Tuesday, October 28, 2014

Taxes, Puerto Rico Municipal Bonds and the UBS Funds

By Craig McCann, PhD, CFA and Mike Yan, PhD Versión en Español

We’ve written extensively about the UBS Puerto Rican Municipal Bond Funds. You can find our earlier blog posts here. Puerto Rico’s unique tax regime keeps coming up and we thought it was worth a blog post clearing this matter up.
 
Puerto Rican residents don’t pay federal income tax but do pay very high income taxes. The Puerto Rican maximum marginal income tax rate is 33%, reached at only $50,000 per year of taxable income.
 
The income on Puerto Rican municipal bonds is exempt from the state income tax that would be paid by Puerto Rican investors who bought municipal bonds issued in other states. This difference in tax treatment is one of the justifications offered for the alarming concentration of UBS clients in UBS proprietary closed end funds stuffed with Employee Retirement System bonds underwritten by UBS.
 
This tax justification for concentrating Puerto Rican investors in Puerto Rican municipal bonds is economically identical to arguing that investors ought to concentrate their portfolio in the single stock with the highest expected return. For example, it is equivalent to arguing that investors should put 100% of their investments (or to take the UBS approach, substantially more than 100% of their investments) in Zoom.inc because it has the highest beta and therefore the highest expected return. You don’t have to be old enough to remember the tech wreck to know this is unsound advice because it ignores the very high risk associated with a concentrated and leveraged investment in Zoom.inc.
 
We plot the annualized return and risk from 2003 to 2012 derived from Standard and Poor’s Municipal Bond Indexes in Figure 1. The red dots represent combinations of risk and return for state specific indexes, the blue dots represent national portfolios and the green dot is Puerto Rico. Notice that Puerto Rican municipal bonds had lower returns and higher risk than the mainland states and national municipal portfolios before the losses in 2013.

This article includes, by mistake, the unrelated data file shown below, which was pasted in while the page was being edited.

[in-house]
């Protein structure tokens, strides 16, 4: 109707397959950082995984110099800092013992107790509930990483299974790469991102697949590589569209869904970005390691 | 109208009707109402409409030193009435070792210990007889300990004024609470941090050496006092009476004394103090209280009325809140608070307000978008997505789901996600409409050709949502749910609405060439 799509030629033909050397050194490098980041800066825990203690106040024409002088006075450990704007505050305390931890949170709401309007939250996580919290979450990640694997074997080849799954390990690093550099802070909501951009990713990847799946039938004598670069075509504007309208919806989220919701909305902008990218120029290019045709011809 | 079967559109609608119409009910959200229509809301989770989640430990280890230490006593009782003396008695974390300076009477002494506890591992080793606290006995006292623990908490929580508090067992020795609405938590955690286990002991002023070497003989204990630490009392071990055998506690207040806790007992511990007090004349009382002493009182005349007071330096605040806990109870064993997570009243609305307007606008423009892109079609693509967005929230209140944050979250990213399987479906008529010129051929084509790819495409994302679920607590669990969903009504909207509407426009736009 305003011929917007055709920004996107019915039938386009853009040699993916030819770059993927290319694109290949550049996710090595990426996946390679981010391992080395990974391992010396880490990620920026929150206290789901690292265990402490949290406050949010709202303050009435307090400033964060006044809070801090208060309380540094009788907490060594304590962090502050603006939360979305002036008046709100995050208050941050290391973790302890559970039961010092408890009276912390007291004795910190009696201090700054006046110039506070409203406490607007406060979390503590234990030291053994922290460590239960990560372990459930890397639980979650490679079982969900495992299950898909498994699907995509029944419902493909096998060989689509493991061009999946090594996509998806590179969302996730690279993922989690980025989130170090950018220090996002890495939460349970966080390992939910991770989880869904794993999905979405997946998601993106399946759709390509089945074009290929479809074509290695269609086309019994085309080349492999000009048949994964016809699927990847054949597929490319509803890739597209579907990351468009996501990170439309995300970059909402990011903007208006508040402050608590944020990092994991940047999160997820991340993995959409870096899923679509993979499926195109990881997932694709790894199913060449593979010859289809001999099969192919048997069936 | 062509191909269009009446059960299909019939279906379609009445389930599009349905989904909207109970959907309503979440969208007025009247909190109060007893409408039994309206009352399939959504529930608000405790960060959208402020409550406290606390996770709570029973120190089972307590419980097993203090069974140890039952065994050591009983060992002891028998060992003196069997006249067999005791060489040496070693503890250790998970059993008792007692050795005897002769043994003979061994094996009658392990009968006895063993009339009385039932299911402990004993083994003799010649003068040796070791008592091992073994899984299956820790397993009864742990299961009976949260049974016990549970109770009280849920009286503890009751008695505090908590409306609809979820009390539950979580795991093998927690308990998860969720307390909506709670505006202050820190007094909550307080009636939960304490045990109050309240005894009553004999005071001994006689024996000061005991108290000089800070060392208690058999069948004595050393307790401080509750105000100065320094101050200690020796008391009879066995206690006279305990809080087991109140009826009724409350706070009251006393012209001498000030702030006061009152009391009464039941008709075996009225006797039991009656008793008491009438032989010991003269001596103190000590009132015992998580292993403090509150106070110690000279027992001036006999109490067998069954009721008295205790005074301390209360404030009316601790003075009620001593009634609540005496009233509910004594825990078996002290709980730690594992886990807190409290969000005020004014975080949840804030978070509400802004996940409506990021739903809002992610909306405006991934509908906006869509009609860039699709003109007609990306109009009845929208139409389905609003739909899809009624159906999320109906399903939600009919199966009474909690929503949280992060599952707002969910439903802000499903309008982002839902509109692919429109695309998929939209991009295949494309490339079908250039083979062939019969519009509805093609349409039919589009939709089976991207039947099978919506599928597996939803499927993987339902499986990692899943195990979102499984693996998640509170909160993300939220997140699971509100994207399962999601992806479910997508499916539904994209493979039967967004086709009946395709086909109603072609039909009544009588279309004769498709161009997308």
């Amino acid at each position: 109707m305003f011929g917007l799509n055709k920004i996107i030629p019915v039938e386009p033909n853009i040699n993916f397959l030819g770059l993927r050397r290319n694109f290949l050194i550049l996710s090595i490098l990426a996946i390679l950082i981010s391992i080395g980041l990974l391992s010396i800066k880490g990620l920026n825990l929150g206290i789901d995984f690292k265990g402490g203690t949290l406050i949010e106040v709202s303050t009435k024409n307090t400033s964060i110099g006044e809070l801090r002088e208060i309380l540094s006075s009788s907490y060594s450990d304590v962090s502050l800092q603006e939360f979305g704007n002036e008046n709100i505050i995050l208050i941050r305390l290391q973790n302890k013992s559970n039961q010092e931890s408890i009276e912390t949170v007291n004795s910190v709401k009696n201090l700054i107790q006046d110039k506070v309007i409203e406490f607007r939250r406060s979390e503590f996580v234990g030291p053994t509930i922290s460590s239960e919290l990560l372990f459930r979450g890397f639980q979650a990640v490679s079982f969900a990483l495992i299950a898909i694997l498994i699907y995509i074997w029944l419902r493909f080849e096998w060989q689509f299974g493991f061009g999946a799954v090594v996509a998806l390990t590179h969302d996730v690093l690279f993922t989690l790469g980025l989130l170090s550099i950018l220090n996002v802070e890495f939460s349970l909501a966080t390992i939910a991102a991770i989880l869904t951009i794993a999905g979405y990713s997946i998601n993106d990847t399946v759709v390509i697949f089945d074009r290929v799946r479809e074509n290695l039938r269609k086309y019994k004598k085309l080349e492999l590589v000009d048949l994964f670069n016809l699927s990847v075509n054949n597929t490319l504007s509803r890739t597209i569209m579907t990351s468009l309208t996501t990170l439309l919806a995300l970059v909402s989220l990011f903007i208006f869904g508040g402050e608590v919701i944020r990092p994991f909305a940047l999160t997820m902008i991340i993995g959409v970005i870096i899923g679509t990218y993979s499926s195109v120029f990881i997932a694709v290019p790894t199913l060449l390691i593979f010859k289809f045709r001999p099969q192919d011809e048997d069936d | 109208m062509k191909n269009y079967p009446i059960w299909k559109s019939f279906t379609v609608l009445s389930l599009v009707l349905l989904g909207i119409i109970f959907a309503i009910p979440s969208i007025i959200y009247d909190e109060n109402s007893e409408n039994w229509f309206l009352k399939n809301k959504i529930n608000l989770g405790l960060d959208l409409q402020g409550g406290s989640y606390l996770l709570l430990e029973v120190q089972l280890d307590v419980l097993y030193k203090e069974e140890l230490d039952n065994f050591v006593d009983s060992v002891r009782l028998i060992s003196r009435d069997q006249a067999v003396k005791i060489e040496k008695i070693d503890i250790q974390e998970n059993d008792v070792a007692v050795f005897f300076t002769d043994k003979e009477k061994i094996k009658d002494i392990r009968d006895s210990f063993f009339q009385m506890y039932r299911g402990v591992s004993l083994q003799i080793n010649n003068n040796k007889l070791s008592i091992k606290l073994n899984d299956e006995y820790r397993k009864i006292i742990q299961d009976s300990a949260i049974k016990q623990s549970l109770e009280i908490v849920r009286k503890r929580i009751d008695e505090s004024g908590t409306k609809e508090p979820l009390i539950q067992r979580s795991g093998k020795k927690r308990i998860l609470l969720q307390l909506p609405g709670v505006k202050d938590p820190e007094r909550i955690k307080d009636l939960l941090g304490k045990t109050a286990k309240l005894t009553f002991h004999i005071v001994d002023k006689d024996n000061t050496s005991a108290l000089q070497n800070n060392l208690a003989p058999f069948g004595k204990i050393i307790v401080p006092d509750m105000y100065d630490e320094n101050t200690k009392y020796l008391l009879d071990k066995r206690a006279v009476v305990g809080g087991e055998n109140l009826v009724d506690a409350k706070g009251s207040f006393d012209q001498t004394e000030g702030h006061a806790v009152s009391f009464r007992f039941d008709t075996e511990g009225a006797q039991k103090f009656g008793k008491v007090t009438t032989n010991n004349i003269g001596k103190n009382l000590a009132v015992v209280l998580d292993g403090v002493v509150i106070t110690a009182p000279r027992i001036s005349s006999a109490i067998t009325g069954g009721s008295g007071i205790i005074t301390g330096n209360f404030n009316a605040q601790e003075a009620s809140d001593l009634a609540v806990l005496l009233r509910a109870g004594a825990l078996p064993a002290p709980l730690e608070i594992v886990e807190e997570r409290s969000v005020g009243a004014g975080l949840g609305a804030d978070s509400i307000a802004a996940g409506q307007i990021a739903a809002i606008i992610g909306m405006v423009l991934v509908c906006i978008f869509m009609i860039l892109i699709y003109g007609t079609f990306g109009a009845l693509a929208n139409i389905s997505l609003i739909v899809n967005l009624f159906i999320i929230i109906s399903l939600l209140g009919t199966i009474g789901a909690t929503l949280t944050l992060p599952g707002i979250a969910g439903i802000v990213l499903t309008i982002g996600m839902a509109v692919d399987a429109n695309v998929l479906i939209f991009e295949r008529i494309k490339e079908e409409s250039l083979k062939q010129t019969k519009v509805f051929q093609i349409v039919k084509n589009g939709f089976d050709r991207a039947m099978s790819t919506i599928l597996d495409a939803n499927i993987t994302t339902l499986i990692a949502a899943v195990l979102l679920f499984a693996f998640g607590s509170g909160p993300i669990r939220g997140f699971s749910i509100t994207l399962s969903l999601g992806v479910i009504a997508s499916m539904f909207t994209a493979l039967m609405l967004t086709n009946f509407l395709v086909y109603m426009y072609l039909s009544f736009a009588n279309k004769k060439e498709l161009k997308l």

Figure 1. Average Annual Pre-Tax Total Returns and Standard Deviations for Puerto Rico, 26 States and 9 National Municipal Portfolios.
The slope of a line from the origin to a point on the graph is the ratio of realized returns to realized risk. This is sometimes referred to as a Sharpe Ratio. Portfolios with higher returns per unit of risk (i.e. steeper slopes) are preferred. 
 
Ignoring taxes, Puerto Rican municipal bonds experienced lower risk-adjusted than the 26 individual states with 10 years of data. Contrary to parties defending the concentration in Puerto Rican investors’ accounts, that judgment still holds when we incorporate taxes.

We plot the returns and risk from Figure 1 after reducing the returns by the maximum marginal income tax rate in Figure 2. The cloud of red and purple dots have become triangles and shifted in toward the origin but remain above the dotted line connecting the origin with Puerto Rico’s realized risk and return.
 
Figure 2. Average Annual After-Tax Total Returns and Standard Deviations for Puerto Rico, 26 States and 9 National Municipal Portfolios.
We could complicate this analysis further by separating out coupon interest from capital gains and losses but the result remains unchanged. The tax benefit Puerto Rican investors receive increases the after tax returns and risk of investing in Puerto Rican municipal bonds relative to investing in the municipal bonds issued in other states – and the Puerto Rican municipal bonds were already much more risky than bonds from other states.

Differences in estate taxes also don’t explain the concentration observed in Puerto Rican investors’ accounts. 

Exemptions from estate taxes available to Puerto Rican investors apply to other assets – not just municipal bonds and funds that hold them – and so don’t justify such concentrations in the UBS Funds and UBS underwritten bonds.

  1. Exemptions from estate taxes available to Puerto Rican investors apply to other assets – not  just municipal bonds and funds that hold them – and so don’t justify such concentrations in the UBS Funds and UBS underwritten bonds.
  2. Other estate planning techniques allow diversified portfolios to pass from one generation to the next in Puerto Rico.
  3. Portfolios were concentrated in UBS Funds and UBS underwritten bonds without regard to whether the estates are small or large.
  4. Portfolios were concentrated in UBS Funds and UBS underwritten bonds without regard to the age of the accountholder.

To sum up, taxes are painful but they don’t justify concentrating Puerto Rican investors’ portfolios in the UBS Funds or the Puerto Rican municipal bonds more generally any more than high betas justified concentrating portfolios in tech stocks.

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